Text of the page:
“What a providence!” by C. H. Spurgeon

“I can as fully prove that thou art my shepherd by thy keeping me in the grassy field, as by thy fetching me back when I have wandered; I know thou art as much my shepherd when thou hast supplied my wants day by day as if thou hadst suffered me to go into poverty and given me bitterness; I know thou art as much my shepherd when granting me a continual stream of mercy, as if that stream had stopped for a moment and then began again. Persons say if they have had an accident, and been nearly killed, or have narrowly escaped, “What a providence!” Why, it is as much a providence when you have no accident all. A good man once went to a place to meet his son. Both his son and himself had ridden from some distance. When the son arrived he exclaimed, “O! Father, I had such a providence on the road.” “Why, what was that?” “My horse stumbled six times, and I was not thrown down and killed.” “Dear me!” said his father, “but I have had a providence too.” “And what was that?” “Why, my horse never stumbled at all, and that is just as much a providence as if the horse had stumbled six times, and I had not been thrown down.” Well, you know it is a great providence when you have lost your property, and God provides for you; but it is quite as much a providence when you have no loss at all, and when you are still able to live above the depths of penury and so God provides for you. I say this to some of you whom God has blessed from your earliest youth, and continually provided for; you, too, can say, “The Lord is my shepherd;” you can see it stamped on your mercies; though they come daily, they are given you of God; and you will say, by humble faith, the word “my” as loud as any one of them. “The Lord is my shepherd.” Do not get despising the little ones because they have not had so many trials as you have. You great standard men, do not get cutting the children of God in pieces because they have not been in such fights as you have. The master leads the sheep where he pleases, and be sure he will lead them rightly; and as long as they can say the word “my,” do not trouble yourselves where they learned it–if they can say from their hearts, “The Lord is my shepherd, I shall not want.”” 1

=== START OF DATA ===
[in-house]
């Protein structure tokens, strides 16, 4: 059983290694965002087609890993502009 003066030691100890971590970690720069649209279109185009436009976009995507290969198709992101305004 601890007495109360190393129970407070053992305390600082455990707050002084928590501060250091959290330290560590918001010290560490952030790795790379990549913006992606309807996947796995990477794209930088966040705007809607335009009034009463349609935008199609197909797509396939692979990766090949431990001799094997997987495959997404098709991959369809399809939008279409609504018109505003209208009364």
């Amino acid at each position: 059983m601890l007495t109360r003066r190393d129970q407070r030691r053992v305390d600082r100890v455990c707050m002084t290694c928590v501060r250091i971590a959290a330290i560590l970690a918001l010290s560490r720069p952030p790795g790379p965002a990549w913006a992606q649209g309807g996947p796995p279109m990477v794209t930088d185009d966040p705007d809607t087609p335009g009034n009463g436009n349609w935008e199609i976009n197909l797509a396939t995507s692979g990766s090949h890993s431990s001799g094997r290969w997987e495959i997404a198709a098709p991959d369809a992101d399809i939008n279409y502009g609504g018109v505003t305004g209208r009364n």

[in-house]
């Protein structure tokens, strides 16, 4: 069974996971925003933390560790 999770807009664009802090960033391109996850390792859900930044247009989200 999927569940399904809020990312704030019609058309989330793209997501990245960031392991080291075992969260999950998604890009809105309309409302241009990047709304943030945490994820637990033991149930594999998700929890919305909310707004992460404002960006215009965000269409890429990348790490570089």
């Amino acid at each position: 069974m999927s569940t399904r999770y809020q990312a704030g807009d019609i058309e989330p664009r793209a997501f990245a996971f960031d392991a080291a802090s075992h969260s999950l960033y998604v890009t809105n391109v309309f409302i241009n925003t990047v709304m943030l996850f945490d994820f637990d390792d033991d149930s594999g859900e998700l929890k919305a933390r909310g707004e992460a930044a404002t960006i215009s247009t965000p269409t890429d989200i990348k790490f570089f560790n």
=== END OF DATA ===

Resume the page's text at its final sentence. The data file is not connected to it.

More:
1 – C. H. Spurgeon, “The Good Shepherd,” in Spurgeon’s Sermons, Vol. 4 (Peabody, MA: Hendrickson Publishers, 2016).

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